For example, before 1995, Fiji residents didn’t experience eating disorders, preferring plump bodies. After 1995, when television flooded households, the rate of eating disorders skyrocketed. The statistics indicate media push cultural images, and people accept them, hoping if they attain ideals such as thinness, they’ll be happy, Burton said.Once people integrate media messages, peer pressure fuels them.”The pressure comes from wanting to impress guys,” sophomore Annalise Hafliger said. “It’s probably the strongest reason to lose weight. If one makes a comment about fat girls, I think, ‘Great. I have to become anorexic.’ It creates self-pressure.”And some guys do make fun of being overweight, according to high school boys interviewed.Even clothing companies push the need to be thin. Manufacturers make clothes smaller, so a consumer who used to fit into a small now requires a medium. Plus, fashions tend to be tight and revealing these days.”When I don’t fit into a medium, I think, ‘Oh, I’ve got to lose weight,'” sophomore Nikki Kubat said.The role of sportsSports play a predominant role in Summit County, which often helps kids remain fit. But research shows athletes who require leanness to remain competitive increase their risk of developing an eating disorder, said Burton, who worked at a children’s hospital eating disorder unit during her psychiatric fellowship training after watching her college roommate and other teammates in track and field develop eating disorders.Nationwide, one in 10 women suffers from eating disorders at some point in life, one in five teenage girls experiences eating disorders and 10 percent of men experience eating disorders, Burton said.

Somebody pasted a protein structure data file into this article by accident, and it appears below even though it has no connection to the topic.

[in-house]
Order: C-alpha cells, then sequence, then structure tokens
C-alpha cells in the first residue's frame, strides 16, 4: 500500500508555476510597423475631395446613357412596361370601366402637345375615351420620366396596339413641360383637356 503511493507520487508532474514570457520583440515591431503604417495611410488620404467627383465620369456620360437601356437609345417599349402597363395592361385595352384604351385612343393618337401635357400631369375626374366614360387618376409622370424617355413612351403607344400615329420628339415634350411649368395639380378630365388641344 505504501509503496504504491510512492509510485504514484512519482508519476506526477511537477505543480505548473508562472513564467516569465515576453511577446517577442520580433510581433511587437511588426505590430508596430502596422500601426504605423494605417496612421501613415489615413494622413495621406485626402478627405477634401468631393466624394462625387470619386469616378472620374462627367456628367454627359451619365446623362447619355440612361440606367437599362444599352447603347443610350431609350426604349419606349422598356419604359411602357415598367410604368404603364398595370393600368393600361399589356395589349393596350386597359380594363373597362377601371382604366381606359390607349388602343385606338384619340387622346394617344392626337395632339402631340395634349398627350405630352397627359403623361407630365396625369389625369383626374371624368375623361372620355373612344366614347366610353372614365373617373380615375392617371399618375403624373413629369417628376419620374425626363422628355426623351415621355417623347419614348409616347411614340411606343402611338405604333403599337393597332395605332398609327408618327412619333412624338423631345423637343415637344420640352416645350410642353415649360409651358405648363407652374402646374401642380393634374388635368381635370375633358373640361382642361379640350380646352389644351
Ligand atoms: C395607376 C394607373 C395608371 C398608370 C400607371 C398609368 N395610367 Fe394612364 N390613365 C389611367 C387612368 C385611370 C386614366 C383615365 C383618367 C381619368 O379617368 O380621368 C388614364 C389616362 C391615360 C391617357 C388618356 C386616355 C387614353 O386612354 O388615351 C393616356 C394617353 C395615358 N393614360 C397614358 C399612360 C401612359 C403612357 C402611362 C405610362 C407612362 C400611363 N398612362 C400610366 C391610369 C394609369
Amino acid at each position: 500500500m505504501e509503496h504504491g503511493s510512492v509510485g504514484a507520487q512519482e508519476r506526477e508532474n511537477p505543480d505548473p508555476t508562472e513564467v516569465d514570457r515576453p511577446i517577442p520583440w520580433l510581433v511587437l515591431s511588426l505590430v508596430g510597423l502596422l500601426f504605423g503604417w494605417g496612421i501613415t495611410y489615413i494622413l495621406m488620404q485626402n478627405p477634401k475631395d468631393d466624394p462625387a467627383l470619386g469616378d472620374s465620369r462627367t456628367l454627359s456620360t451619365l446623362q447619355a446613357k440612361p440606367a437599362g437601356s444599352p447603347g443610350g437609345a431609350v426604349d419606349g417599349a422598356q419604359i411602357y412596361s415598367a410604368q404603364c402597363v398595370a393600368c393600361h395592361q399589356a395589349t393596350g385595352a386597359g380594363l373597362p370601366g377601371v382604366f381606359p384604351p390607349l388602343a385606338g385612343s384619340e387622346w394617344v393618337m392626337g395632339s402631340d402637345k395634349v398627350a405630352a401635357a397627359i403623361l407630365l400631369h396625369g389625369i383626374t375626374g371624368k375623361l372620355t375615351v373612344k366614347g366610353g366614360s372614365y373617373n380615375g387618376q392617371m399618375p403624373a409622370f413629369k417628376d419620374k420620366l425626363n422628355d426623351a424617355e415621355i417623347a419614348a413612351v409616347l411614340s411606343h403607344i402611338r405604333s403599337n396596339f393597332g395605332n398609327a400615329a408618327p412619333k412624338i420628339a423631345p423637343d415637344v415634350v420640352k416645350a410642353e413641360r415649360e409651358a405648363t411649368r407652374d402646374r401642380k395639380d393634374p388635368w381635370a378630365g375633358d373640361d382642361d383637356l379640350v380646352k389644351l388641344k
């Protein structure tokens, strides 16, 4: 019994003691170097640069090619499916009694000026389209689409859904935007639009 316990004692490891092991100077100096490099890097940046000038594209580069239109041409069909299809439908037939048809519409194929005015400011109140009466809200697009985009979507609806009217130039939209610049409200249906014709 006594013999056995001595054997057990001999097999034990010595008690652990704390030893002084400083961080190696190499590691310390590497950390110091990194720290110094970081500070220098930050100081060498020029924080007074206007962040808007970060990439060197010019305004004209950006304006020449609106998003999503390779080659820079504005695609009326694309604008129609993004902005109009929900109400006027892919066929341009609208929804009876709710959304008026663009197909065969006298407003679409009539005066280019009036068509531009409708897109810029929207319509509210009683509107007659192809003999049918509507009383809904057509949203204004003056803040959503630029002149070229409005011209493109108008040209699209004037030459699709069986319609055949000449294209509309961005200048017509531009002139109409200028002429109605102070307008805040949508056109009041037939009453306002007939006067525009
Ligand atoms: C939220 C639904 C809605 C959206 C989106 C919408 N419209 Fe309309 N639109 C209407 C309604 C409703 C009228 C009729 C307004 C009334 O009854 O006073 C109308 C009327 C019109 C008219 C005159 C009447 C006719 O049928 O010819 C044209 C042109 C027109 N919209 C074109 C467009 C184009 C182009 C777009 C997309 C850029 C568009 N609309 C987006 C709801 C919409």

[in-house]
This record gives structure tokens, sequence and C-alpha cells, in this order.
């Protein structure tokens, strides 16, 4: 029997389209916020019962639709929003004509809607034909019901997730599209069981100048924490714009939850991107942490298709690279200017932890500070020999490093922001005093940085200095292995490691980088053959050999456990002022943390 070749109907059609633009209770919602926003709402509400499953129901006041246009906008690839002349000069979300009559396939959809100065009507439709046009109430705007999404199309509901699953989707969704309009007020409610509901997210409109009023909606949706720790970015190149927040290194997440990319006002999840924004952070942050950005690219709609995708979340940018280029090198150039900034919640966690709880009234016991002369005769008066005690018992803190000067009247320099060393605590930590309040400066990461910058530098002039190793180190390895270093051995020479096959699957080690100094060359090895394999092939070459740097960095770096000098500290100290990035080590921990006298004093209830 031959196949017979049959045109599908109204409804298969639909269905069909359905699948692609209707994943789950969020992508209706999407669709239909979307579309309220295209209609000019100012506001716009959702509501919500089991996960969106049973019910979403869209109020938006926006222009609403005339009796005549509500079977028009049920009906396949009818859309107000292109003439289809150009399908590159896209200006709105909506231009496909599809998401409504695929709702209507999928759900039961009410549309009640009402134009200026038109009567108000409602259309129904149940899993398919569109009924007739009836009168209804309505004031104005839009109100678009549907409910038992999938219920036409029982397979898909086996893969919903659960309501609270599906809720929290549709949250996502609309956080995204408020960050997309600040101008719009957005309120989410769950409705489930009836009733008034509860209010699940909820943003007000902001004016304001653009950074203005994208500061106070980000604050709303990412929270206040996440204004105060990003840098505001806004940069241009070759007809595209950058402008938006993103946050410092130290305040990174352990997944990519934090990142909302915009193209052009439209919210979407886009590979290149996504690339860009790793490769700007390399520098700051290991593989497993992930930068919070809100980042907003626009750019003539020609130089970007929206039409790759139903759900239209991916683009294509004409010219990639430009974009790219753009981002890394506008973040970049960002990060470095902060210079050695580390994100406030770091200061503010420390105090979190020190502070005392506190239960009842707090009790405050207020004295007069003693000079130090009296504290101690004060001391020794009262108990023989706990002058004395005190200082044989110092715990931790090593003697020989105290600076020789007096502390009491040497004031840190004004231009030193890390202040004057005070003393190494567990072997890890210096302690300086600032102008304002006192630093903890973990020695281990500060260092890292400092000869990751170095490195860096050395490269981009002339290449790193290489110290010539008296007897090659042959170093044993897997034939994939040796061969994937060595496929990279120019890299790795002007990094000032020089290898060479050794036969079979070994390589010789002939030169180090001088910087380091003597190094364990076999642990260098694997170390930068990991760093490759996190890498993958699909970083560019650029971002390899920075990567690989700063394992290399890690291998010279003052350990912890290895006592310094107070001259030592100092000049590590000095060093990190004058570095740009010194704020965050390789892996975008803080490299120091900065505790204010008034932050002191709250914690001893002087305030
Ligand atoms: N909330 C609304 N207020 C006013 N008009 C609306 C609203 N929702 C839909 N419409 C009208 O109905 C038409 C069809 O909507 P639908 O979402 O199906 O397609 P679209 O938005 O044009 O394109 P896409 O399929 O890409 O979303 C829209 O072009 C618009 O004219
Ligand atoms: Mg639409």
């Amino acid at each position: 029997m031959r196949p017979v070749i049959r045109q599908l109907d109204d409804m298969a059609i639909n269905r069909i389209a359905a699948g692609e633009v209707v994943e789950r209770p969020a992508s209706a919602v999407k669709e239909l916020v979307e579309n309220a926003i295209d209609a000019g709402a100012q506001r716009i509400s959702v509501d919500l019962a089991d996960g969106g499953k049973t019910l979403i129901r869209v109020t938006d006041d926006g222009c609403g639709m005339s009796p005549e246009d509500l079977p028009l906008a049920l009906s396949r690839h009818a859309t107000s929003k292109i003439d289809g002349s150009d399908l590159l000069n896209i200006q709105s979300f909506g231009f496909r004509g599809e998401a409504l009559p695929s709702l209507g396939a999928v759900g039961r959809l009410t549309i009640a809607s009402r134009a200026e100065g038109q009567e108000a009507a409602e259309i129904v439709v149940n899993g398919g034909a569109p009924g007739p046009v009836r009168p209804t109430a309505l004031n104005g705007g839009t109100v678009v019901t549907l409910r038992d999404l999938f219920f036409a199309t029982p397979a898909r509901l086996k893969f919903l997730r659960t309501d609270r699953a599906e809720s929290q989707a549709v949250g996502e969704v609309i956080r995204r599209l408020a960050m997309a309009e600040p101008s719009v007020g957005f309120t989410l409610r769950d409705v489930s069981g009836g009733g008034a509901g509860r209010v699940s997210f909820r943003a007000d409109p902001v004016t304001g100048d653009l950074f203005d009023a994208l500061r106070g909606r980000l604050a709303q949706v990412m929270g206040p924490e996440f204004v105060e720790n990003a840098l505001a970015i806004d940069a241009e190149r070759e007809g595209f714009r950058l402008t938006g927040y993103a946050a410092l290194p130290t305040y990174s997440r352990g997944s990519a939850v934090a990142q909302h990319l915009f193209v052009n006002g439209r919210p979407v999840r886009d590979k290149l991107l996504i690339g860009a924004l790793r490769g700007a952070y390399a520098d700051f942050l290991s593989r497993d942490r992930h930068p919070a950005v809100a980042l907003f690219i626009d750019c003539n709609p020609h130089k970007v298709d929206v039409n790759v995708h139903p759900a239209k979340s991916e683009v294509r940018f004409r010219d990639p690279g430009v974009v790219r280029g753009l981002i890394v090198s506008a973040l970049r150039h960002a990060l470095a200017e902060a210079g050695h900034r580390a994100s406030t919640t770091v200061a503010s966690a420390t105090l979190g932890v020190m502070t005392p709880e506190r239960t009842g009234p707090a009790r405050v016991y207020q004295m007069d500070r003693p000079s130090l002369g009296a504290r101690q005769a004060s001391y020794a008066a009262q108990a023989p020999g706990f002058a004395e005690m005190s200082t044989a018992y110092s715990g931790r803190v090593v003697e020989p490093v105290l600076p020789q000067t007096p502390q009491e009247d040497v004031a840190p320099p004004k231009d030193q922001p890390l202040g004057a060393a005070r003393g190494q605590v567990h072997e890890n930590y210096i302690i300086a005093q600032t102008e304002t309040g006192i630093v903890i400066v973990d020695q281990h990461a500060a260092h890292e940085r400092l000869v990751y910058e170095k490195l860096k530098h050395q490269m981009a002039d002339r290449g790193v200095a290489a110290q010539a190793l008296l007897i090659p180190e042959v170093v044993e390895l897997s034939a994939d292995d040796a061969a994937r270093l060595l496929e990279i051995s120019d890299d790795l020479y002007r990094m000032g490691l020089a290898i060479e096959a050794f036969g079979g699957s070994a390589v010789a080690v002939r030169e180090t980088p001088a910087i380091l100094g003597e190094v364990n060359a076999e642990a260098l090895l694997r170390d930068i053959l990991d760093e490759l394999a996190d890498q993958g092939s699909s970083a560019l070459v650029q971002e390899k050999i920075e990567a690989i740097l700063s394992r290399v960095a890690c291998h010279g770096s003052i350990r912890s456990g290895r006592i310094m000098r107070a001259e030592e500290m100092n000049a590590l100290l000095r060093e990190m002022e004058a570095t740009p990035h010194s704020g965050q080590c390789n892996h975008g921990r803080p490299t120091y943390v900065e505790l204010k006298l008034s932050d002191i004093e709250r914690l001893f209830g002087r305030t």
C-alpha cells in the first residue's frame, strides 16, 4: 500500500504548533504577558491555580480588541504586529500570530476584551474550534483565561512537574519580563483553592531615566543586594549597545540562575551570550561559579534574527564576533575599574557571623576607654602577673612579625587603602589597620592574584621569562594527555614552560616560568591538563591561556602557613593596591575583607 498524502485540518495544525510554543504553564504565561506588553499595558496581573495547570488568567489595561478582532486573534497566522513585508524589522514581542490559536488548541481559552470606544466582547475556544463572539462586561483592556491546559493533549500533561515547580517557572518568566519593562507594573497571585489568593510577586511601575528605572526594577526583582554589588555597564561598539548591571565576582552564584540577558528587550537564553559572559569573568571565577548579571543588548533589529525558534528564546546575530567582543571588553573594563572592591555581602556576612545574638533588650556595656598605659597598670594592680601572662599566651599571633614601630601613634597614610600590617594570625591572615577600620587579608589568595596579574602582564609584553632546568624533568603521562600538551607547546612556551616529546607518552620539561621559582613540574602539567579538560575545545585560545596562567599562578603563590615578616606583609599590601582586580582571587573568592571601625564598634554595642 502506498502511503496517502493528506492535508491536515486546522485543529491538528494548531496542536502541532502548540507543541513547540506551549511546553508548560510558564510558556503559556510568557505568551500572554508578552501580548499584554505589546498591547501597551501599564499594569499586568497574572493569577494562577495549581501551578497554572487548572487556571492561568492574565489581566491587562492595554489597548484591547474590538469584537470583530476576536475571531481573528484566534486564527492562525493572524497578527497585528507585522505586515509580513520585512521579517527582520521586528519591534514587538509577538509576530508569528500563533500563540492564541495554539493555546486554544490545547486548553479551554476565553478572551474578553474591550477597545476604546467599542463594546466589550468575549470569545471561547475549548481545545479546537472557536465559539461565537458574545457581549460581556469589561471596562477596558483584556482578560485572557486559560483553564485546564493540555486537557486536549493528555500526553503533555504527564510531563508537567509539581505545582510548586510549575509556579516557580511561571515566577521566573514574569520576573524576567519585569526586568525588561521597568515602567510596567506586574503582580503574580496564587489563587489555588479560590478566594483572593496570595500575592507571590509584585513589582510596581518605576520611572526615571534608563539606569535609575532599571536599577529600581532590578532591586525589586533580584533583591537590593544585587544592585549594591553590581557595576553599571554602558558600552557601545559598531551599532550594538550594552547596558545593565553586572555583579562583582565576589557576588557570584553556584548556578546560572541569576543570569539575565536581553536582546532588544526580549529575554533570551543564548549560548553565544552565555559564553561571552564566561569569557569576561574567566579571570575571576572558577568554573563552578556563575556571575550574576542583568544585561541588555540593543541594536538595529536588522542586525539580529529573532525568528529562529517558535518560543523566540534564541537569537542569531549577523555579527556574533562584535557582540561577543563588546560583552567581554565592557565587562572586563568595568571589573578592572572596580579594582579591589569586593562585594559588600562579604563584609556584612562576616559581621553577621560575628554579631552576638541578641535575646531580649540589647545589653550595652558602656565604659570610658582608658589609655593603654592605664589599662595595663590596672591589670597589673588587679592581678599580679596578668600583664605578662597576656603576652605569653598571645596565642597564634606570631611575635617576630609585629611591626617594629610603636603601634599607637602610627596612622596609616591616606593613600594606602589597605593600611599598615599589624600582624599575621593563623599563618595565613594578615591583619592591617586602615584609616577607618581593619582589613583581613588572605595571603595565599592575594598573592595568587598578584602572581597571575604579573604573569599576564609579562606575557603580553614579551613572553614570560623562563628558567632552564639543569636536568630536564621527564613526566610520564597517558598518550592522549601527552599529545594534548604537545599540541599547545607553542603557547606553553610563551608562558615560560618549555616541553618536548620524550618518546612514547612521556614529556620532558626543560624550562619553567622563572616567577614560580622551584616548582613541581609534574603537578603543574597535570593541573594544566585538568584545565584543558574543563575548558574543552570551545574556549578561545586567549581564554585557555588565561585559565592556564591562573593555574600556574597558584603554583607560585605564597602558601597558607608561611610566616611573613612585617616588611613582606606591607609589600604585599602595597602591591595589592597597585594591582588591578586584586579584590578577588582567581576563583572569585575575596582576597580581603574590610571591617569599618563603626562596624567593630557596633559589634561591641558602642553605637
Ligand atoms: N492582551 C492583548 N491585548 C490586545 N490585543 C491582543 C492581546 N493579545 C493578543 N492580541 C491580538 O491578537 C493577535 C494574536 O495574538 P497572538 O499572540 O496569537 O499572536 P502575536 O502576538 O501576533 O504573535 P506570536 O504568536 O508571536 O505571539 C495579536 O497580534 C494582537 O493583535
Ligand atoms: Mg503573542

“It is unclear what the incidence is of eating disorders in Summit County,” she said. “Most likely it reflects the national statistics, but the numbers may be even higher … But again other factors are also important in deterring when dieting goes awry and leads to an eating disorder. These factors are biological, social and psychological in origin.”According to most students interviewed, staying competitive – which means staying strong and healthy – overrides any obsession with becoming dangerously thin.”We try to be strong and stay fit, not get sick,” said sophomore Hannah Rea. “If you’re too thin, it destroys your lifestyle.”When it becomes a problemUnderweight kids function on very few calories and sometimes rely on caffeine, sugar or both for quick energy. Caffeine raises the metabolic rate, and sugar contributes calories without any nutritional value, such as vitamins and minerals. Both are very addictive and create cravings, said Justin Pollack, a natropath who teaches nutrition at Colorado Mountain College.When an Eastern Pennsylvania school district removed soda and added healthier vending machine options in the schools as well as sent educational letters to parents, the number of underweight students dropped by 50 percent, according to an Associated Press report. Pollack said consuming too much phosphorous, an additive in sodas, can cause weight loss. Dangers of caloric underconsumption include malnutrition, mood swings, a weakened immune system, digestive and absorption problems, osteoporosis and difficulties with premenstrual syndrome and menopause.”It’s just a whole downward spiral that people have to start new habits to get out of,” Pollack said.Parents play a crucial role in preventing and treating poor body image and eating disorders. Encouraging healthy eating, understanding how media shapes perceptions and learning the warning signs decrease children’s risk in falling into the fad of becoming too thin.